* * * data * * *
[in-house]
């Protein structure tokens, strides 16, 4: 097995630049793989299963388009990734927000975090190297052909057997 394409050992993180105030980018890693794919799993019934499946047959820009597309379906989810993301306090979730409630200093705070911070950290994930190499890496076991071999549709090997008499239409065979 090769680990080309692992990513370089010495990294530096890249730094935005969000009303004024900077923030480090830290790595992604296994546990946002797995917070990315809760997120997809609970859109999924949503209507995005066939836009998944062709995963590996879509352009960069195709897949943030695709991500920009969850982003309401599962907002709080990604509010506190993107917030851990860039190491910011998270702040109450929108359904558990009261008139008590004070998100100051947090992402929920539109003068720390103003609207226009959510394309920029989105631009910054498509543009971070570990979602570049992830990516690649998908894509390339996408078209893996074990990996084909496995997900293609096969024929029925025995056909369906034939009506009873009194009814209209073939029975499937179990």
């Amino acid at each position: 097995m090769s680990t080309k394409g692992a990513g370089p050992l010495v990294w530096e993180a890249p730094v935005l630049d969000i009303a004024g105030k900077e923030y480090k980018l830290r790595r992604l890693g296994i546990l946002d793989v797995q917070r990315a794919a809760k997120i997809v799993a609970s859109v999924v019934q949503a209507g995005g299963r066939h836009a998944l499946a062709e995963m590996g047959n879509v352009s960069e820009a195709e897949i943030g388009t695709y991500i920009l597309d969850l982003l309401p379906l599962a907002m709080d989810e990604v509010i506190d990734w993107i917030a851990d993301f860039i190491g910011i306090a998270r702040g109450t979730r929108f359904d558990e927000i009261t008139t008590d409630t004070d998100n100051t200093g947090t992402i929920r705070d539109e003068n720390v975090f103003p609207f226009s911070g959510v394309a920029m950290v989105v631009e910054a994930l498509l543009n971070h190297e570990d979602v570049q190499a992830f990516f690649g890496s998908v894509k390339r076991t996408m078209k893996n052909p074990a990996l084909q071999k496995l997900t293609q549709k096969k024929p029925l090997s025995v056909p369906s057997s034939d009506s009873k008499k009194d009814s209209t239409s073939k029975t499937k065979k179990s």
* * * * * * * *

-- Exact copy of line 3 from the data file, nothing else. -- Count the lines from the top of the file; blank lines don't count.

């Amino acid at each position: 097995m090769s680990t080309k394409g692992a990513g370089p050992l010495v990294w530096e993180a890249p730094v935005l630049d969000i009303a004024g105030k900077e923030y480090k980018l830290r790595r992604l890693g296994i546990l946002d793989v797995q917070r990315a794919a809760k997120i997809v799993a609970s859109v999924v019934q949503a209507g995005g299963r066939h836009a998944l499946a062709e995963m590996g047959n879509v352009s960069e820009a195709e897949i943030g388009t695709y991500i920009l597309d969850l982003l309401p379906l599962a907002m709080d989810e990604v509010i506190d990734w993107i917030a851990d993301f860039i190491g910011i306090a998270r702040g109450t979730r929108f359904d558990e927000i009261t008139t008590d409630t004070d998100n100051t200093g947090t992402i929920r705070d539109e003068n720390v975090f103003p609207f226009s911070g959510v394309a920029m950290v989105v631009e910054a994930l498509l543009n971070h190297e570990d979602v570049q190499a992830f990516f690649g890496s998908v894509k390339r076991t996408m078209k893996n052909p074990a990996l084909q071999k496995l997900t293609q549709k096969k024929p029925l090997s025995v056909p369906s057997s034939d009506s009873k008499k009194d009814s209209t239409s073939k029975t499937k065979k179990s």